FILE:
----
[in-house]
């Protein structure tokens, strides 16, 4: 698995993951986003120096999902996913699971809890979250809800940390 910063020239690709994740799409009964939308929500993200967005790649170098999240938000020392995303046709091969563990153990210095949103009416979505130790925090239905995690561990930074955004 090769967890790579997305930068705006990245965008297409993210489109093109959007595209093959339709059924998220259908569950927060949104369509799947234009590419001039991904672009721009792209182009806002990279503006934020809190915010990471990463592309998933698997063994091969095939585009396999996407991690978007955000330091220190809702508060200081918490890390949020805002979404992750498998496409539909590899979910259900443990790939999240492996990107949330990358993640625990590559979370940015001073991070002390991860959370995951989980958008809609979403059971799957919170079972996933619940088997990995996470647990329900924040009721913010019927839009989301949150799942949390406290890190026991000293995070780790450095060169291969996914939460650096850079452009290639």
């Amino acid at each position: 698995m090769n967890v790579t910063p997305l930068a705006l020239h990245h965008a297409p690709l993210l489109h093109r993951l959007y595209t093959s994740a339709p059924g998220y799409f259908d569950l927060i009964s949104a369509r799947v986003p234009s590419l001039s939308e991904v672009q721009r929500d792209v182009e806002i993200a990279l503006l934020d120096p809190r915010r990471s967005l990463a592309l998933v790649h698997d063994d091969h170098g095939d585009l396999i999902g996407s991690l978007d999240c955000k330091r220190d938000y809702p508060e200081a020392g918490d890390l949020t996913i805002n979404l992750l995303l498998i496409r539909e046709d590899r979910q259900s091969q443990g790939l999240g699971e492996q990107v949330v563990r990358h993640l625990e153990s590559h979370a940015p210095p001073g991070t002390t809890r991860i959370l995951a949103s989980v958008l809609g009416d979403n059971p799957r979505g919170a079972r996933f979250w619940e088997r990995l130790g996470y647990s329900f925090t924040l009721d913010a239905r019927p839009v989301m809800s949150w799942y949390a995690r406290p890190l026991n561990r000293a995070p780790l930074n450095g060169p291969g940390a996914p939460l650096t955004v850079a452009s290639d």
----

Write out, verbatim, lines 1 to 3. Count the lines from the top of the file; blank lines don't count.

[in-house]
């Protein structure tokens, strides 16, 4: 698995993951986003120096999902996913699971809890979250809800940390 910063020239690709994740799409009964939308929500993200967005790649170098999240938000020392995303046709091969563990153990210095949103009416979505130790925090239905995690561990930074955004 090769967890790579997305930068705006990245965008297409993210489109093109959007595209093959339709059924998220259908569950927060949104369509799947234009590419001039991904672009721009792209182009806002990279503006934020809190915010990471990463592309998933698997063994091969095939585009396999996407991690978007955000330091220190809702508060200081918490890390949020805002979404992750498998496409539909590899979910259900443990790939999240492996990107949330990358993640625990590559979370940015001073991070002390991860959370995951989980958008809609979403059971799957919170079972996933619940088997990995996470647990329900924040009721913010019927839009989301949150799942949390406290890190026991000293995070780790450095060169291969996914939460650096850079452009290639």
């Amino acid at each position: 698995m090769n967890v790579t910063p997305l930068a705006l020239h990245h965008a297409p690709l993210l489109h093109r993951l959007y595209t093959s994740a339709p059924g998220y799409f259908d569950l927060i009964s949104a369509r799947v986003p234009s590419l001039s939308e991904v672009q721009r929500d792209v182009e806002i993200a990279l503006l934020d120096p809190r915010r990471s967005l990463a592309l998933v790649h698997d063994d091969h170098g095939d585009l396999i999902g996407s991690l978007d999240c955000k330091r220190d938000y809702p508060e200081a020392g918490d890390l949020t996913i805002n979404l992750l995303l498998i496409r539909e046709d590899r979910q259900s091969q443990g790939l999240g699971e492996q990107v949330v563990r990358h993640l625990e153990s590559h979370a940015p210095p001073g991070t002390t809890r991860i959370l995951a949103s989980v958008l809609g009416d979403n059971p799957r979505g919170a079972r996933f979250w619940e088997r990995l130790g996470y647990s329900f925090t924040l009721d913010a239905r019927p839009v989301m809800s949150w799942y949390a995690r406290p890190l026991n561990r000293a995070p780790l930074n450095g060169p291969g940390a996914p939460l650096t955004v850079a452009s290639d």